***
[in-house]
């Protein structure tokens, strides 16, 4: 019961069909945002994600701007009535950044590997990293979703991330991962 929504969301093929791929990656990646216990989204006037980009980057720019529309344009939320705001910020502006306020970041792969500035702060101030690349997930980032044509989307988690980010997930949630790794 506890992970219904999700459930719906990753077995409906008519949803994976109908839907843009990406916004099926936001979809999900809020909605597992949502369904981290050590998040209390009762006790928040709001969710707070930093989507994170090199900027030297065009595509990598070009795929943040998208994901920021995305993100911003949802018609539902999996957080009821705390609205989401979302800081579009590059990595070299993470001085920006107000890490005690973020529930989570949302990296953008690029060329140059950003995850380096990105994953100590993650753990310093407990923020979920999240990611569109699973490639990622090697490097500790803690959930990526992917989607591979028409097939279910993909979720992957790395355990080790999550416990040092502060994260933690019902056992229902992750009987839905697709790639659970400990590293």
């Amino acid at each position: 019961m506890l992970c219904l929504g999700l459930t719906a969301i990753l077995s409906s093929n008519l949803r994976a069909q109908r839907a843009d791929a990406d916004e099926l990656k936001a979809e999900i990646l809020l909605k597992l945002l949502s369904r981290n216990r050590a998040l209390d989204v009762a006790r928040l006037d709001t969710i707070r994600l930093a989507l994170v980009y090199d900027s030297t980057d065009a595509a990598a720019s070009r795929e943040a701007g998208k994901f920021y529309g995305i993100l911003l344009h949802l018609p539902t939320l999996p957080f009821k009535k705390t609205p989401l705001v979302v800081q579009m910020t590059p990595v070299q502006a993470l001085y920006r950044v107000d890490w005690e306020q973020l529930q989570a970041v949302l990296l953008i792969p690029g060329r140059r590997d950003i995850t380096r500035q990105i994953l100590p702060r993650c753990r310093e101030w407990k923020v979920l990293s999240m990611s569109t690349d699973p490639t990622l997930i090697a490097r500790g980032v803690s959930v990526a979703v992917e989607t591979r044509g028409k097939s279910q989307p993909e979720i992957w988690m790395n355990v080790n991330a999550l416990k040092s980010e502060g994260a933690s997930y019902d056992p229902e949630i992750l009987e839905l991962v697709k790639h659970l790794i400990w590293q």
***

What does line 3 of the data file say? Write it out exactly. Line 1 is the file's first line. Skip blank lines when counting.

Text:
């Amino acid at each position: 019961m506890l992970c219904l929504g999700l459930t719906a969301i990753l077995s409906s093929n008519l949803r994976a069909q109908r839907a843009d791929a990406d916004e099926l990656k936001a979809e999900i990646l809020l909605k597992l945002l949502s369904r981290n216990r050590a998040l209390d989204v009762a006790r928040l006037d709001t969710i707070r994600l930093a989507l994170v980009y090199d900027s030297t980057d065009a595509a990598a720019s070009r795929e943040a701007g998208k994901f920021y529309g995305i993100l911003l344009h949802l018609p539902t939320l999996p957080f009821k009535k705390t609205p989401l705001v979302v800081q579009m910020t590059p990595v070299q502006a993470l001085y920006r950044v107000d890490w005690e306020q973020l529930q989570a970041v949302l990296l953008i792969p690029g060329r140059r590997d950003i995850t380096r500035q990105i994953l100590p702060r993650c753990r310093e101030w407990k923020v979920l990293s999240m990611s569109t690349d699973p490639t990622l997930i090697a490097r500790g980032v803690s959930v990526a979703v992917e989607t591979r044509g028409k097939s279910q989307p993909e979720i992957w988690m790395n355990v080790n991330a999550l416990k040092s980010e502060g994260a933690s997930y019902d056992p229902e949630i992750l009987e839905l991962v697709k790639h659970l790794i400990w590293q």